For an unknown millennia, the mountains of Appalachia were dominated by a massive deer known simply as “Wapiti”.
Far larger than the western elk beyond the Mississippi, Wapiti are said to have weighed up to 1,000 pounds, stood five feet tall and carried a rack of antlers six feet in length. By comparison, this is about six times the size of the largest whitetail bucks seen today in the nation’s eastern mountains.
To put it simply, these animals were massive!
As early European settlers began to establish relationships with the Native American tribes and seek to break down communications barriers, sign language often served as the first steps in doing this and one of the earliest words the natives taught white men was “Wapiti”, holding their hands to their head to indicate antlers.
By 1650, settlers in the New World had become fascinated with the creatures and soon, Virginia was known throughout Europe as being the place where elks were “bigger than oxen.”
Describing these deer, Theodore Roosevelt stated, “The wapiti is the largest and stateliest deer in the world. A full-grown bull is as big as a steer. The antlers are the most magnificent trophies yielded by any game animal of America, save the giant Alaskan moose. When full grown they are normally of twelve tines… The length, massiveness, roughness, spread, and symmetry of the antlers must all be taken into account in rating the value of a head. Originally it was found from the Pacific coast east across the Alleghanies, through New York to the Adirondacks, through Pennsylvania into Western New Jersey, and far down into the mid-country of Virginia and the Carolinas…”
In the years ahead, the Wapiti of Appalachia would become known simply as elk, more specifically, as Eastern Elk.
The pristine supremacy of these animals were second to none and as settlers topped the Blue Ridge and moved into Western Carolina, Kentucky, Tennessee and Virginia’s western counties just about every community named some landmass after these animals — Elk Creek, Elk Mountain, and Elk River can be easily found in just about every corner of Appalachia.
These animals were priced, admired, celebrated and hunted. Hunted extensively.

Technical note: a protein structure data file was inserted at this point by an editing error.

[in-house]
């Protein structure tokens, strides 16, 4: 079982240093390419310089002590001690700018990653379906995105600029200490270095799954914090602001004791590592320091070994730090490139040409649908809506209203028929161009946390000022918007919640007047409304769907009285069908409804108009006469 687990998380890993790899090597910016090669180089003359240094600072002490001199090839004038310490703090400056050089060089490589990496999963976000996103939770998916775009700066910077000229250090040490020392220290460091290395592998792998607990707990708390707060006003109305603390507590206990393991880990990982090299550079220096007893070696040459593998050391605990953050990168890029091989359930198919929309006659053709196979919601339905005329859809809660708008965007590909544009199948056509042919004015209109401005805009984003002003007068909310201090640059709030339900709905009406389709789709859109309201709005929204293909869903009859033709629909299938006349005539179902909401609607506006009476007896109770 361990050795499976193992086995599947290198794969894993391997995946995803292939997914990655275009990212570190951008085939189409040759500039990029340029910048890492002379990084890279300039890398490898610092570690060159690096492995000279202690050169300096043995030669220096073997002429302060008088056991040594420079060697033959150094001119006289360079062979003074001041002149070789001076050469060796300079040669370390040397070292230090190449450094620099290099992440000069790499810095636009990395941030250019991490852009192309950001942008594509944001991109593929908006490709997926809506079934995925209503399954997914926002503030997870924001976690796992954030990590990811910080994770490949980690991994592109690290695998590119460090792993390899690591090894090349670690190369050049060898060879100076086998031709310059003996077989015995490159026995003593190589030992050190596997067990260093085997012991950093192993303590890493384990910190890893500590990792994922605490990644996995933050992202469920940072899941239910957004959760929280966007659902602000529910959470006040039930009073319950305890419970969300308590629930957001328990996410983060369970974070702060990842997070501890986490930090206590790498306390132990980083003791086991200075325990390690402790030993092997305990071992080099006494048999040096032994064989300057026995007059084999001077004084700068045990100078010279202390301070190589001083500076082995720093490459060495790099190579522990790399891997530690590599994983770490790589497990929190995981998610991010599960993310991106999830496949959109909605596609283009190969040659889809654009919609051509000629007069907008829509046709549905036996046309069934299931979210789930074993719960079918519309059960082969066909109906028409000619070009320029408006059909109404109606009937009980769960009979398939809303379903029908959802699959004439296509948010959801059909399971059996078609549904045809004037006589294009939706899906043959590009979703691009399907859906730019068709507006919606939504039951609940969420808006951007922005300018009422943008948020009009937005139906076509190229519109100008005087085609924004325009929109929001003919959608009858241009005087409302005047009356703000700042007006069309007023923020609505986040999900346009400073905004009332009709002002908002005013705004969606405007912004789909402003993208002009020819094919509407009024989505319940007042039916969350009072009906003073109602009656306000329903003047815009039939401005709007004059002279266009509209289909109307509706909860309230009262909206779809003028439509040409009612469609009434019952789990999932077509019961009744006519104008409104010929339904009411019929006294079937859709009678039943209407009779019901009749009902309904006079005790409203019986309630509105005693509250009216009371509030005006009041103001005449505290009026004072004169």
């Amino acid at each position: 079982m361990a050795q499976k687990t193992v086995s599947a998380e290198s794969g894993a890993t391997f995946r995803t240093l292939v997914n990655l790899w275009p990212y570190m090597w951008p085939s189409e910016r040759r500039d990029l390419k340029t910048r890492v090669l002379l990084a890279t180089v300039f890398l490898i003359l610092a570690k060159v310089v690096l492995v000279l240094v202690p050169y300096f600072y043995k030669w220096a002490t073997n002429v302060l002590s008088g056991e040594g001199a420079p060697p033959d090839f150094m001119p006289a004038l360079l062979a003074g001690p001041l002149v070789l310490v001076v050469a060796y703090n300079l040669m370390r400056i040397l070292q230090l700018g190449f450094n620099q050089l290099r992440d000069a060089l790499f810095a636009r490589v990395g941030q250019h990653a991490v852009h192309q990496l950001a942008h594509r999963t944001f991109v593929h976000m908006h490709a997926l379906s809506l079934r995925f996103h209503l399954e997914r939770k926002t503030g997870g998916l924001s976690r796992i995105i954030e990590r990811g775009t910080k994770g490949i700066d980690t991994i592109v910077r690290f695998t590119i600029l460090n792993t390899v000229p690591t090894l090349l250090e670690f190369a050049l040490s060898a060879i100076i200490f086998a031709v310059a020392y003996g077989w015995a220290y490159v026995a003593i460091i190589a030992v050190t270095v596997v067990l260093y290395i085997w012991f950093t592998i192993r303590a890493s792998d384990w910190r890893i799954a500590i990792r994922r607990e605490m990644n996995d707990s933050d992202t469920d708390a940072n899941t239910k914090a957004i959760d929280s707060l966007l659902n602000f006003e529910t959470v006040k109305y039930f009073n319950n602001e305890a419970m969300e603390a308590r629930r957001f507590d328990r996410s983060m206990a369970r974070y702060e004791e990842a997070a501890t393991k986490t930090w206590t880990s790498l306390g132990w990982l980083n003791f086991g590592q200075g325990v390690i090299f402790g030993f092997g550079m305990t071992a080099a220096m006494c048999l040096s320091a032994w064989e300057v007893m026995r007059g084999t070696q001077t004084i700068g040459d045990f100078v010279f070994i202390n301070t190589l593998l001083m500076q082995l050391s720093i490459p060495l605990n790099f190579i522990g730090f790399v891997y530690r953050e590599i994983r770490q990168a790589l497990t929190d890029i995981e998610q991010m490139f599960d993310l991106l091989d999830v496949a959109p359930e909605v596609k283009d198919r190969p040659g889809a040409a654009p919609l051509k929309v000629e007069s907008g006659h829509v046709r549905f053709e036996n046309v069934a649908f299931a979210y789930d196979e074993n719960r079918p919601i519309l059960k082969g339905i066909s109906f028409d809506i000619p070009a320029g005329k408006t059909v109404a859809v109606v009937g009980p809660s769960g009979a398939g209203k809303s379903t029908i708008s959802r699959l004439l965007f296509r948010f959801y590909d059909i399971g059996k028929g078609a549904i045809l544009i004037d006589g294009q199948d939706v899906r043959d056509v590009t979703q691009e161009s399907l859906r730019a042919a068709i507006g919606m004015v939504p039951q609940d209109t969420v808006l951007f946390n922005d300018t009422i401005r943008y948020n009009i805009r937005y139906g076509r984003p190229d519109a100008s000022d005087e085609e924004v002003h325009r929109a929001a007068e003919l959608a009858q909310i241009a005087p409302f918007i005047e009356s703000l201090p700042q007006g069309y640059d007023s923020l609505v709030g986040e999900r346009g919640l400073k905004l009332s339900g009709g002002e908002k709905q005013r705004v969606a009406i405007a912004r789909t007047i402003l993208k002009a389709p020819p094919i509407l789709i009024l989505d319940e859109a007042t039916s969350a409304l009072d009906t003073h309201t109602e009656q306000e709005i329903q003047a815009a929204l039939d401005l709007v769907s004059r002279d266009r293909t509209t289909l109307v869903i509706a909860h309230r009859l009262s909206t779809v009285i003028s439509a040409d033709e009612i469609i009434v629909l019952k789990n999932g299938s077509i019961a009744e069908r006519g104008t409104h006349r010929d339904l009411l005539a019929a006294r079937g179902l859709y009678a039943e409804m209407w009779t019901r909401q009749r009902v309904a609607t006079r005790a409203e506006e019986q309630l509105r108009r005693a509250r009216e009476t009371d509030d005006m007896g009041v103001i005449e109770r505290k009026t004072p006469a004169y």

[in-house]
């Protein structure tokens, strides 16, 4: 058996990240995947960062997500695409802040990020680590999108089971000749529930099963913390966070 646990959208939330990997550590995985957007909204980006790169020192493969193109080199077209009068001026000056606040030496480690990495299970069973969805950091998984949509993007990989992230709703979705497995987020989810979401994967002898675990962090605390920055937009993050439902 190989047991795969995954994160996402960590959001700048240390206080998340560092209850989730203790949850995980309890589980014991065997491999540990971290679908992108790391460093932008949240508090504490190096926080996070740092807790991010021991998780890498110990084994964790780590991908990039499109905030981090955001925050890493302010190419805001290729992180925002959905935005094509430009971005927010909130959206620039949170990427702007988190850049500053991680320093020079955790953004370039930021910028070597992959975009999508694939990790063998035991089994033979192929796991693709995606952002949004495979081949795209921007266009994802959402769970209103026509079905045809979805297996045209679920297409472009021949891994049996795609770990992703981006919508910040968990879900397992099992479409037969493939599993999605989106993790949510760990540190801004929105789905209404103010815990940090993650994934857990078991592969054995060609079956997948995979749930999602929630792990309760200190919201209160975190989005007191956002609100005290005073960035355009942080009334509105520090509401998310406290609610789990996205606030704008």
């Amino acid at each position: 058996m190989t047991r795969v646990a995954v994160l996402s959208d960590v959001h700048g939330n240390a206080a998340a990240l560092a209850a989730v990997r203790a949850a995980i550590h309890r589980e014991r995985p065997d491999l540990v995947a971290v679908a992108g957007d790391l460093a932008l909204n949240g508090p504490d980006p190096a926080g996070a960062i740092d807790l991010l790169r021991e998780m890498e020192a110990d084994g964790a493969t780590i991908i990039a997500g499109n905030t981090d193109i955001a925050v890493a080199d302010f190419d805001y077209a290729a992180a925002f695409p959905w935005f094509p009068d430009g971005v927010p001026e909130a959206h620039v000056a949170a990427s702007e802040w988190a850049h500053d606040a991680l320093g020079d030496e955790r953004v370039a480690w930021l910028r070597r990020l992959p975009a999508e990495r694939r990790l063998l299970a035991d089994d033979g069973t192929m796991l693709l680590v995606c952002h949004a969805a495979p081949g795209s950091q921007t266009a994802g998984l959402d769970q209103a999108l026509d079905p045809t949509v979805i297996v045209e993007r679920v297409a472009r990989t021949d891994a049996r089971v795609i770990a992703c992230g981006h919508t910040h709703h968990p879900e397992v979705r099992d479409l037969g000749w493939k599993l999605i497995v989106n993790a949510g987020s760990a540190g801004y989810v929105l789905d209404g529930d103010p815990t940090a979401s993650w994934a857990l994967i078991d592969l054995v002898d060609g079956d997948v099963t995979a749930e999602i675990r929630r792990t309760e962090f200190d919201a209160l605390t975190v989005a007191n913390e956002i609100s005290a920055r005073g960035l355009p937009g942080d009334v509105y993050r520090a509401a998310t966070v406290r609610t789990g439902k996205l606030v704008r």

Sadly, these incredible animals were so prized by early settlers that by 1851 naturalist John James Audubon stated that a few elk could still be found in the Allegheny Mountains, but that they were virtually gone from the remainder of their range.
On September 1, 1877, the last eastern elk known to exist in the wild was shot in Pennsylvania. The subspecies was declared extinct by the United States Fish and Wildlife Service three years later.
Despite the fact that eastern elk have been declared to be extinct for more than 140 years, there may be more remaining of these animals than just old skeletons.
In 1905, 18 elk were introduced to Fiordland National Park in New Zealand—a gift from Theodore Roosevelt. The elk were survivors of an original shipment of 20, half of which came from Yellowstone National Park and half from an Indian game reserve in Brookfield, Massachusetts, owned by H.E. Richardson. The latter are believed to be eastern elk captured by Native Americans. The possible eastern elk bloodline might explain some unusual characteristics observed in New Zealand elk, such as “bifurcated” antlers in which the dagger, or fourth point, forks at the tip.
Eastern elk could have also hung on in the extensive forests of Ontario. While evidence is sketchy, numerous people reported seeing a band of elk near Sault Ste. Marie in the early 1980s. These elk could be of eastern origin—and could still exist in the wilds of Ontario.
Though it is unclear if the Watapi of Appalachia are still alive in New Zealand or the back country of Ontario, what is clear is that even as incredible as the new elk that have been introduced into the region over the past few decades, the western elk, are a far cry from the majestic animals that once ruled the forests of the Appalachian Mountains.
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